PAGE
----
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Coral Reefs

, Volume 28, Issue 1, pp 137–142 | Cite as

The influence of colony size and coral health on the occupation of coral-associated gobies (Pisces: Gobiidae)

  • L. Schiemer
  • S. Niedermüller
  • J. Herler
Note

Abstract

Fishes of the genus Gobiodon are habitat specialists by their association with Acropora corals. Little is known about the parameters that define host coral quality for these fishes, in particular their breeding pairs. Data were collected in the northern Red Sea using 10 × 1-m belt transects in different reefs and zones. Gobiid density was highly correlated with coral density over all sites and zones, and the more specialized goby species preferred coral species that are less vulnerable to environmental stress. Moreover, the occupation rate of corals by goby breeding pairs significantly increased with colony size and decreased with partial mortality of colonies. Logistic regression showed that both coral size (being most important) and partial mortality are key factors influencing the occupation by breeding pairs. This study provides the first evidence that breeding pairs of coral-associated gobiids have more advanced habitat requirements than con-specifics in other social states. As coral reefs are threatened worldwide and habitat loss and degradation increase, this information will help predict the potential effects on those reef fishes obligatorily associated with live corals.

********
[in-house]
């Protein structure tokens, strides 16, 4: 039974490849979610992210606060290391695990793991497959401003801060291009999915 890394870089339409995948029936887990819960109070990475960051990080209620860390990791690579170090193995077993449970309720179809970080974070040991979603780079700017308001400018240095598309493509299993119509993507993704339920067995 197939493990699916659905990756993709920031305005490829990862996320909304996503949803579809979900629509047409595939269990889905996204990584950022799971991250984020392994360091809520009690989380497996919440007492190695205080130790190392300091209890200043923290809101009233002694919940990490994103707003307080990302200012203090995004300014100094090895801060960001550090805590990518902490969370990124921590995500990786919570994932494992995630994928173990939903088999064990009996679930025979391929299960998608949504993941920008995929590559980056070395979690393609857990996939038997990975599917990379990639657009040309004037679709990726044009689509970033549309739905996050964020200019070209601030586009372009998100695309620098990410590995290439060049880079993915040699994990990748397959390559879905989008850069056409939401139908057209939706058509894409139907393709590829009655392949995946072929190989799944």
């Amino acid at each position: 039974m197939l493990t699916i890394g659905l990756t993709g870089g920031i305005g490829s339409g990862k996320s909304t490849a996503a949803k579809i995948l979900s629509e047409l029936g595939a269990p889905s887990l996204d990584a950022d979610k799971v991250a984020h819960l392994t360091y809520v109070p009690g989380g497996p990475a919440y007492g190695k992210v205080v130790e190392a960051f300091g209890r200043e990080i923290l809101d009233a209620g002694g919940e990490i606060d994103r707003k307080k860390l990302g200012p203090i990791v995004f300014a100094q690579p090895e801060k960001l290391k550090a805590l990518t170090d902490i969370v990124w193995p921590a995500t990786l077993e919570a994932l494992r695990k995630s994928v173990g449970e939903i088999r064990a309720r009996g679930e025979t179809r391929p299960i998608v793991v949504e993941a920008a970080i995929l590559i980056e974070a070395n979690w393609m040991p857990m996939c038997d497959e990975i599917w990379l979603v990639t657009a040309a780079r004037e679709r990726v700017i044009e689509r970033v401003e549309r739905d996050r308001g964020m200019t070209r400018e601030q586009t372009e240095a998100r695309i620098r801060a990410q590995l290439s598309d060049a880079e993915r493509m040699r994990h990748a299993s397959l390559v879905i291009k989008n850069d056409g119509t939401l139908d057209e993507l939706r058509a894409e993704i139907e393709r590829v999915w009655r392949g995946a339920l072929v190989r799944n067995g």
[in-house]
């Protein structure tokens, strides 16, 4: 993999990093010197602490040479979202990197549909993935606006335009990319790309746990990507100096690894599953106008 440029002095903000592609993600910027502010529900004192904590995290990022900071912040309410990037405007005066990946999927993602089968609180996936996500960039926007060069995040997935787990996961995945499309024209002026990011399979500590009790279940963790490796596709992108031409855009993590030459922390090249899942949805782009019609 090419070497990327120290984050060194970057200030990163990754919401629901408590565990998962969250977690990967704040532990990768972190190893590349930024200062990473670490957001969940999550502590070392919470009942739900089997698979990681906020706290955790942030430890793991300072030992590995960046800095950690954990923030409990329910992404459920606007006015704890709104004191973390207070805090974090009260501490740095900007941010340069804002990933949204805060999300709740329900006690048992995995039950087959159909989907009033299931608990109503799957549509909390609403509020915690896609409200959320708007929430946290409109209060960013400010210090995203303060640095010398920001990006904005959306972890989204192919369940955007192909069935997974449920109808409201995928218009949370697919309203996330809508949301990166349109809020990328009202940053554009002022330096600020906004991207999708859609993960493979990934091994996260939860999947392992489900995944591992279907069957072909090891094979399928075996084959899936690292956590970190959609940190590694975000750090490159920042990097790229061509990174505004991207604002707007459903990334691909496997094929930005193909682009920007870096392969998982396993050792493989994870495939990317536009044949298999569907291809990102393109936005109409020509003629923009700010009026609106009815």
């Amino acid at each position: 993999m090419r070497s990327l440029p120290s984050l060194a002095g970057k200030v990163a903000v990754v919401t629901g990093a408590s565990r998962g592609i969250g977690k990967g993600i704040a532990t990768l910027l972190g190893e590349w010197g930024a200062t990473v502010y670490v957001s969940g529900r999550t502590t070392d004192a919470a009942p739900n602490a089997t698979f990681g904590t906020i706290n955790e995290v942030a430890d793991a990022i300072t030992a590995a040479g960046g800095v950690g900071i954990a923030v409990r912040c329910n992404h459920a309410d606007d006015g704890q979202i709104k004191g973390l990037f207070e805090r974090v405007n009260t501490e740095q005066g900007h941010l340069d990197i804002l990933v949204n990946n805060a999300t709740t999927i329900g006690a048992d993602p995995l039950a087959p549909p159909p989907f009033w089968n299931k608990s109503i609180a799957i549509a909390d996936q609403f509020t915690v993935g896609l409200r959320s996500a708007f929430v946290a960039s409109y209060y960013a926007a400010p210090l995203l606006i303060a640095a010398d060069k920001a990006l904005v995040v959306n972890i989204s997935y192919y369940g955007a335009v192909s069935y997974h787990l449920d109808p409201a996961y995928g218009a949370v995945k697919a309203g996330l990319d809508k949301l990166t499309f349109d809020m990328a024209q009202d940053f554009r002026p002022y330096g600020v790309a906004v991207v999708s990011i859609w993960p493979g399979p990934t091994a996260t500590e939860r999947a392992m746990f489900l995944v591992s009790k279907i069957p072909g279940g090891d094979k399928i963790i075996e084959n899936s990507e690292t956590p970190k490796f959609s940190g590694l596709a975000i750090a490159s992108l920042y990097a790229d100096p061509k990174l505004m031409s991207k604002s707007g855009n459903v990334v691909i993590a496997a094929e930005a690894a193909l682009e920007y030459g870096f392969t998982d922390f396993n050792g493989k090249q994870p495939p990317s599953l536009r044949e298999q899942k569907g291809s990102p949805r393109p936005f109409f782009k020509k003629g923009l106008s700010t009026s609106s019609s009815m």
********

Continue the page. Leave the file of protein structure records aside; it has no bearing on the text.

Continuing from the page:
Keywords

Red Sea Coral reefs Gobiodon Breeding pairs Partial mortality Reef degradation 

Notes

Acknowledgments

Moustafa Fouda (NSC/EEAA) and Ayman Mabrouk (Nabq MRPA) provided research permissions. Andy Tischer (DAED) supported with logistics and laboratories. The master theses of Lucie Schiemer and Simone Niedermüller were supervised by Jörg Ott. We thank two anonymous reviewers for valuable comments and Michael Stachowitsch for linguistic corrections. This study was supported by the International Office of the University of Vienna (LS and SN) and by an APART (Austrian Programme for Advanced Research and Technology) grant of the Austrian Academy of Sciences (JH).

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Copyright information

© Springer-Verlag 2008

Authors and Affiliations

  1. 1.Department of Marine Biology, Faculty of Life SciencesUniversity of ViennaViennaAustria
  2. 2.Morphology Section, Department of Theoretical Biology, Faculty of Life SciencesUniversity of ViennaViennaAustria

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